Betsy Bacon Fox
Happy accidents keep Kenyon in Betsy Bacon Fox's lifeElizabeth Bacon Fox '83 represents the adage, succinctly put by John Lennon, that "life is what happens while you're making other plans."
For example, Fox didn't consider applying to Kenyon when she was shopping for colleges in 1978 and 1979. A Granville, Ohio, resident, she planned to attend college out of state. But her mother, Irene Bacon, attended the first Kenyon Festival Theater play, produced by actor Paul Newman '49, and she was impressed by the beauty of the campus. Fox agreed to have a look, and she arrived one day without an appointment in the admissions office, in the middle of January.
"As Mom said, it was beautiful--even under three feet of snow," says Fox. Coincidentally, her campus tour was conducted by Hilary Sparks-Roberts '82, a childhood friend of Fox who was a neighbor of the Bacons when they lived in the Cleveland, Ohio, suburbs. Suddenly for Fox, Kenyon felt like the right place to be.
An English major, Fox spent her junior year in England enrolled in the College's program at the University of Exeter. The next year, immediately after her graduation, she married Michael T. Fox, who had begun his college career at Kenyon in the Class of 1983 before transferring to Ohio State University during his sophomore year. The newlyweds settled in Columbus.
"I had no idea what I wanted to do," says Fox. "I took a job as an assistant manager of a Pizza Hut, and I hated every minute of it." Fox decided on a career as an English teacher, enrolling at Ohio State in 1986 in the graduate program in secondary education. However, before she could complete the program, the Foxes' daughter Victoria was born. This bit of "life happening" suggested it was time to make a new plan.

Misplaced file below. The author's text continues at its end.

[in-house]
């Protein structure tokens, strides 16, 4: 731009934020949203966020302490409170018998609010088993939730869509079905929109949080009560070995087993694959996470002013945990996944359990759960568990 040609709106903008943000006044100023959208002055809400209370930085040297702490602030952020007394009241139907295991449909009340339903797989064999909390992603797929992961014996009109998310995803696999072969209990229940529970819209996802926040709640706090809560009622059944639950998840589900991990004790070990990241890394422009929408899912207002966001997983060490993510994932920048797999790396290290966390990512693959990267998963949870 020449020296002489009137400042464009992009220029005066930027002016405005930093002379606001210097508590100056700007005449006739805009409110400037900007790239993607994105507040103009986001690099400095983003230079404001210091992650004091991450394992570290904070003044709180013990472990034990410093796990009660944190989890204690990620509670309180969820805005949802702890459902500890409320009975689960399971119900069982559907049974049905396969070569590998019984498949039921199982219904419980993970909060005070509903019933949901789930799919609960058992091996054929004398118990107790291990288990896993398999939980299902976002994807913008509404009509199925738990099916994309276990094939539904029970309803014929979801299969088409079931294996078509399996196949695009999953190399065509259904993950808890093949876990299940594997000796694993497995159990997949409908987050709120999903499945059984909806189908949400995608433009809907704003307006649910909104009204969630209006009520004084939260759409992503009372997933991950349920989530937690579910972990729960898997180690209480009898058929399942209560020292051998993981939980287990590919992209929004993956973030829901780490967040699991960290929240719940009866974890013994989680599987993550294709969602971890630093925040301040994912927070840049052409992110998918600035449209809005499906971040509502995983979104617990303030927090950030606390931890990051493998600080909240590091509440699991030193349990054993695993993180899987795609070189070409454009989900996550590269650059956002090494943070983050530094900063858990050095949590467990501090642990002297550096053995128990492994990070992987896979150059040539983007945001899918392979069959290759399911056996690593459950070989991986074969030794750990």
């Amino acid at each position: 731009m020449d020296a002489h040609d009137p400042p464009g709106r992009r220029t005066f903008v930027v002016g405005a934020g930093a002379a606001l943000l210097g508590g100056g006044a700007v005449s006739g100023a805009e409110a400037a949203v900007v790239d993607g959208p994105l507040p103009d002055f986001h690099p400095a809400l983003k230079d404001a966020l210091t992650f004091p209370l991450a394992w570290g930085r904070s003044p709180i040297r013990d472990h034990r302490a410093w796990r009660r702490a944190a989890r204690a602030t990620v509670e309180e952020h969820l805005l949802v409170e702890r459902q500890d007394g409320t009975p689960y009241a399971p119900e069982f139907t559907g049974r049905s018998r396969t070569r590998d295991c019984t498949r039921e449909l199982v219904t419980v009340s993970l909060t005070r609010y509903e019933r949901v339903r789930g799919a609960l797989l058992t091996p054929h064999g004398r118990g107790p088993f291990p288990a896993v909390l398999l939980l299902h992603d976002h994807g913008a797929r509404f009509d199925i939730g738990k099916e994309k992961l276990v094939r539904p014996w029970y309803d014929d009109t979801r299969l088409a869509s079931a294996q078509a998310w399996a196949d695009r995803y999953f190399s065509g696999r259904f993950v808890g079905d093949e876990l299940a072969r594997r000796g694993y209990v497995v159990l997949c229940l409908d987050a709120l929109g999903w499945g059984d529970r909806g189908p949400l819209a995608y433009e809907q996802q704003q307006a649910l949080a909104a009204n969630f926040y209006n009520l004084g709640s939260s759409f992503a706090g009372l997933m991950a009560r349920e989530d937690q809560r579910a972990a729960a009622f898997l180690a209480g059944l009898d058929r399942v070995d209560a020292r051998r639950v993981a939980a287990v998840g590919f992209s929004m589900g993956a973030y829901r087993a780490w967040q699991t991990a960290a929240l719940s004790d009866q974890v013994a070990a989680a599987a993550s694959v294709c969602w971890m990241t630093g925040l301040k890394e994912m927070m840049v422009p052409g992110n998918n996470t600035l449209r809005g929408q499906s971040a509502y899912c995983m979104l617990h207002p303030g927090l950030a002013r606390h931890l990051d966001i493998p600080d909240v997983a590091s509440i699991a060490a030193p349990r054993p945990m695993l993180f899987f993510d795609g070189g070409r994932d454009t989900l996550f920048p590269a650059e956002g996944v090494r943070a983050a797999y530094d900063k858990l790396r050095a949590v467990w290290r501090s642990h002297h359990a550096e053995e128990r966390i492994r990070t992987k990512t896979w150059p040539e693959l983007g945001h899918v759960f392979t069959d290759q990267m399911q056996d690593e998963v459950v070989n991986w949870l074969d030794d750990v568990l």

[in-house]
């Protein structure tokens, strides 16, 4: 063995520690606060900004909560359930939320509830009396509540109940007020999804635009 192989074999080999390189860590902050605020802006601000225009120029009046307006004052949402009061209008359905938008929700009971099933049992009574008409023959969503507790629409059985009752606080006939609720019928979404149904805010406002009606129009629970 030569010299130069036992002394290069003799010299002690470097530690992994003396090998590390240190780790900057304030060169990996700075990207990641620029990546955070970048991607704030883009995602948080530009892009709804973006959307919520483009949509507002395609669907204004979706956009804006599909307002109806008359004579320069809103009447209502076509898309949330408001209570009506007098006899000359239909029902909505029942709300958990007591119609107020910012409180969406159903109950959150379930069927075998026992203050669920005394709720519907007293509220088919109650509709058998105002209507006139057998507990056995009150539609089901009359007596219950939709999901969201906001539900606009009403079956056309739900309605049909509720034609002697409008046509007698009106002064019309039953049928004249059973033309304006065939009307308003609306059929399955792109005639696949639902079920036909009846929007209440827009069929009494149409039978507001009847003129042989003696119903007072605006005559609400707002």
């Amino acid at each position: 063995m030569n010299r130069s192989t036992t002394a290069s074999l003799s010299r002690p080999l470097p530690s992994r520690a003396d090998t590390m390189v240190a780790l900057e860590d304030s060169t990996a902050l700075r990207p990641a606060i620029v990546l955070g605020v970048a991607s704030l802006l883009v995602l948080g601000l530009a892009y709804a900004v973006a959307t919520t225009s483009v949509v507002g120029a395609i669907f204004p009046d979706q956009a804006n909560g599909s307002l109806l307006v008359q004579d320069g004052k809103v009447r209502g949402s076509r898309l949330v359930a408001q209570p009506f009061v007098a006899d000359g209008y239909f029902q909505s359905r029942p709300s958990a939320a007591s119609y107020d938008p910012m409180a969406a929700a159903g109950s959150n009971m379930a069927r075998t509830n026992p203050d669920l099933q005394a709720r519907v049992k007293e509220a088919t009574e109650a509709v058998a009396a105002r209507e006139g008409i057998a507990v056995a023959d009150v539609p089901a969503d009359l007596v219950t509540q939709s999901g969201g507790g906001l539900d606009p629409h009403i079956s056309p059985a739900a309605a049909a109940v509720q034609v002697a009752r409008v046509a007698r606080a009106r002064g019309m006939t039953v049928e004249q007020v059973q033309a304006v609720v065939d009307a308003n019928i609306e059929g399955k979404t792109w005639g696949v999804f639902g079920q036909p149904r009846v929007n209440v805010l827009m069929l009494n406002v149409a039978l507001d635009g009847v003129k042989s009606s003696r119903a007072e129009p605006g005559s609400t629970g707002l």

That plan would come to include identical twins, Grace and Melissa, born in 1990. With three children under the age of three, Fox was not concentrating on her next career move. She didn't dream that Kenyon would again figure prominently in her life.
Meanwhile, husband Mike, a self-taught computer guru, was working at Ohio State in the College of Nursing as a programmer/analyst. When an opening at Kenyon became available, he applied for and won a position as assistant director of academic computing. After a year of commuting from Columbus, the Foxes moved to Mount Vernon.
"The first year was pretty terrible," recalls Betsy Fox. "I was home with the three babies, and I didn't know anyone. It was very lonely." Soon, however, she joined the Community Choir and took a part-time job in Kenyon's Information and Computing Services (ICS) as a receptionist. "About that time," she says, "ICS took over responsibility for the telephone billing, and that job was assigned to me."
As the College began making plans for a new telephone system and hiring a telecommunications coordinator, Fox expressed her interest in the position. "I had no background or training in this," she says, "but I believed what I was told when I was a Kenyon student--that a liberal-arts education is valuable precisely because it enables you to do any number of things. I'm glad Kenyon-the-employer found that to be true."
Now, in addition to billing, Fox manages the voice-mail operation for the campus, coordinates new installations, handles location or number changes, system problems, and repairs, and administers the student's long-distance system, which is new this year. "The new long-distance system for students has been a great success," says Fox. "We have more student involvement than with the previous system, and, miraculously, no one iscomplaining. Everyone seems happy."
Recently, Fox underwent training in microcomputer operating-system support. She hopes to add new-user training, systems setup, and problem resolution to her growing list of information and computing skills.
While Fox didn't plan for her Kenyon education to be put to use at the College (she says her Kenyon friends thought she'd be farming, possibly because "Betsy Bacon" has such a nice rural ring), she is certainly happy it has turned out that way. Like many of us, Fox has found that sometimes the things that just happen are as rewarding as those that are planned.
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